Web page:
San Pedro de Atacama

The Atacama desert is considered the driest desert in the world, measured by precipitation and rock formation. It’s like walking on Mars. Several valleys close by offer a variety of activities such as sand-boarding, hiking and stargazing. Valleys are easily accessible by trekking bikes, which can be rented in San Pedro.

Valle de la Muerte (Mars Valley)

My take on San Pedro as a city is that it is very lively and tends to attract a younger crowd. Lots of casual and fine dining, several of these restaurants throw parties in their basements. Additionally, people tend to gather in the desert (mostly the camping grounds) and throw parties there. You bring your own drinks and speaker.

Trekking and sand-board combo

Two days well spent in Atacama, took a shuttle that was pre-arranged with the hotel to Calama. Calama is the nearest city with an airport to San Pedro. Trip takes about an hour.


Flew from Calama to Santiago, which was another step closer to our quest back to sea level. Due to the fact that the weather was actually hot, almost all food and drink establishments had outdoor seating. Some neighborhoods I preferred were Barrio Lastarria, Barrio Italia, Plaza Brasil and Bella Vista; all having great food and nightlife. Generally, my energy level in Santiago was low, after a few weeks in high altitude and lots of moving. However, on the last day managed to make it to ‘After Office’, a party thrown every Wednesday on the rooftop of a public parking with a great view of the city. Was definitely a good time. I recommend also going on wine tours; the wineries are not far from Santiago and have quite decent history and exquisite wines. The one we went to was ‘Cousino Macul’. On another note, didn’t take my camera out any day either (for some reason I don’t know) and took only one photo with my phone. Here it is.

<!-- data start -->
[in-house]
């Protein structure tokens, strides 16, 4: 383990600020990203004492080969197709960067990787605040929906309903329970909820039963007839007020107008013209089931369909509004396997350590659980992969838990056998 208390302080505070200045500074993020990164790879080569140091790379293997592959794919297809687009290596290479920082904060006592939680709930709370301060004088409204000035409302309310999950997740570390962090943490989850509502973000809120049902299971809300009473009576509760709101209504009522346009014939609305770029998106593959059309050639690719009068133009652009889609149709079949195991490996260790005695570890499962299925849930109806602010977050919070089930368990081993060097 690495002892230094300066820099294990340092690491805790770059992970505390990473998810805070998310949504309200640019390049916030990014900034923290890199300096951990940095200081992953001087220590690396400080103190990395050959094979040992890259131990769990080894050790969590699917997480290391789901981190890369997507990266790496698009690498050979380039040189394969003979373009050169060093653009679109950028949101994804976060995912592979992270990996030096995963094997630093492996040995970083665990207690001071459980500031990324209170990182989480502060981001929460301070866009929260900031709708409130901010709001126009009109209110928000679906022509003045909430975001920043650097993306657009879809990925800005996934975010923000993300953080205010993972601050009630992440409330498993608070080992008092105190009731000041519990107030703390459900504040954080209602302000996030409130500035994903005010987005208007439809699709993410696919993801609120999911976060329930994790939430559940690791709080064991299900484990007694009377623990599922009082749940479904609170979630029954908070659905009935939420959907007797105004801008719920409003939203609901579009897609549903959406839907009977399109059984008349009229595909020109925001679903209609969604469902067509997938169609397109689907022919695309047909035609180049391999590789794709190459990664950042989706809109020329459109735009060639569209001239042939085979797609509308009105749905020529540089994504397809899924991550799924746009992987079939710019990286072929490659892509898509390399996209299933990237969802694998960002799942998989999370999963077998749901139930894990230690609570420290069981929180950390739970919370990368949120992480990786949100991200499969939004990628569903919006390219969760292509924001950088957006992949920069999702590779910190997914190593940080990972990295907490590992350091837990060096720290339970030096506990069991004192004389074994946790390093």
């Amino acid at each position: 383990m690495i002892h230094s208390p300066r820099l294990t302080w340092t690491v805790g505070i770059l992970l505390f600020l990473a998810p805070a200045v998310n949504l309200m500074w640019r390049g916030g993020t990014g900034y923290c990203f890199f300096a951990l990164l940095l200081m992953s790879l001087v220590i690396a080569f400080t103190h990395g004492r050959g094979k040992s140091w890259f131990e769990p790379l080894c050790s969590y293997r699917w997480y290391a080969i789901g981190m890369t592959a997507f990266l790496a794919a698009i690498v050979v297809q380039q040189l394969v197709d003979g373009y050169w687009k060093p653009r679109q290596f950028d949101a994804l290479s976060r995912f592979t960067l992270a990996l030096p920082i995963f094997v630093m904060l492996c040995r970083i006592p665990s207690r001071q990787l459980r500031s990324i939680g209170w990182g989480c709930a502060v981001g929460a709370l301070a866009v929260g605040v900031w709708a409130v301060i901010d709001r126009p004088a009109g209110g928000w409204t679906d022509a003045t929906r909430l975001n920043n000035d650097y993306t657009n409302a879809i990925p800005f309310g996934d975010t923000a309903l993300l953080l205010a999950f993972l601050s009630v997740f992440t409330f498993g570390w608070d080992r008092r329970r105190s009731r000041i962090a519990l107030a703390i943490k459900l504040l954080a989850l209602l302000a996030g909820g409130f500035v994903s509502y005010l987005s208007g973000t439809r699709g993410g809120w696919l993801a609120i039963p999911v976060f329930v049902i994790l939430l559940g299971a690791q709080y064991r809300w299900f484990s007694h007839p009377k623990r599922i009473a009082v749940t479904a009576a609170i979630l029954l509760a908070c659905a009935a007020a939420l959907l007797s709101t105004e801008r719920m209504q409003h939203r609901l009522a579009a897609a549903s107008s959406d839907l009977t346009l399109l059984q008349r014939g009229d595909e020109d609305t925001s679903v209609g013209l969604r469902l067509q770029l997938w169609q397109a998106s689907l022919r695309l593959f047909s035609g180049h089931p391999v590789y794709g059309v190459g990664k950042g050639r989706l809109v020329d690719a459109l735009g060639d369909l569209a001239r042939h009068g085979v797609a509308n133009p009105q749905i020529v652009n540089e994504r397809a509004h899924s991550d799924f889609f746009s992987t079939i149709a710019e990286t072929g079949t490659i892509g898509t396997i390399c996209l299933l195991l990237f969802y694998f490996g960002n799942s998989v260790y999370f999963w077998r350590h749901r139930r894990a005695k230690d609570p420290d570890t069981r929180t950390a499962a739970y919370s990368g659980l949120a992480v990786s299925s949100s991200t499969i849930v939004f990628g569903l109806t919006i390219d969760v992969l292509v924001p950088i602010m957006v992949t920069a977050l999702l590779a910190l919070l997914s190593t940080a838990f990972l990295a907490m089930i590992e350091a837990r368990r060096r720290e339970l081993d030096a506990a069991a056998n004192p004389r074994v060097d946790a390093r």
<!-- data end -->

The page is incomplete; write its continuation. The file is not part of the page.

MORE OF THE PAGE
Street art in Bella Vista, Santiago


Last stop in Chile was Valparaiso. Very young-hip coastal town, conveniently located from Santiago (90-minute, $6 bus); very comfortable. Several neighboring towns along the coast had California-like beaches; was very impressive to say the least. Viña del Mar was about 15 minutes away and Reñaca was 25 minutes away from Valparaiso.

Sunsets in Reñaca
We are not hippies

In Valparaiso, almost not a single wall is left without graffiti. Most houses are built on hills and due to the amount of graffiti on them, the view from far looks outstanding. Since the overall average age of the city is very young, there are lots of cheap food options. Food trucks offer a variety of stuff and were surprisingly delicious (try churrasco italiano con queso). Generally, Chilean food to try: Pastel de Chocolo and drinks: PisCola, made with Pisco Mistrall or Alto del Carmen (goes down easily – watch out).

Plaza Sotomayor, Valparaiso

The graffiti detail in Valparaiso is on another level; more than any graffiti I’ve come across. Here are some that I captured.

Chile was a great place to visit, it actually needs more time than what I could spare. Very friendly people that speak their own version of Spanish. I recall trying to use my broken Spanish, and I hear this most times “Yes, it’s the right word.. But in Chile we say….”. There is a Chilean version of almost every word, reminds me a lot of the version of Arabic I speak, which is the Egyptian dialect that has very little to do with actual Arabic. ‘Weon’ is a very popular word that has no meaning in particular and can be used in lots of contexts. (Arabic similar word is: Beta3). In closing, I would say Chile needs another trip to explore the southern parts, Patagonia especially.

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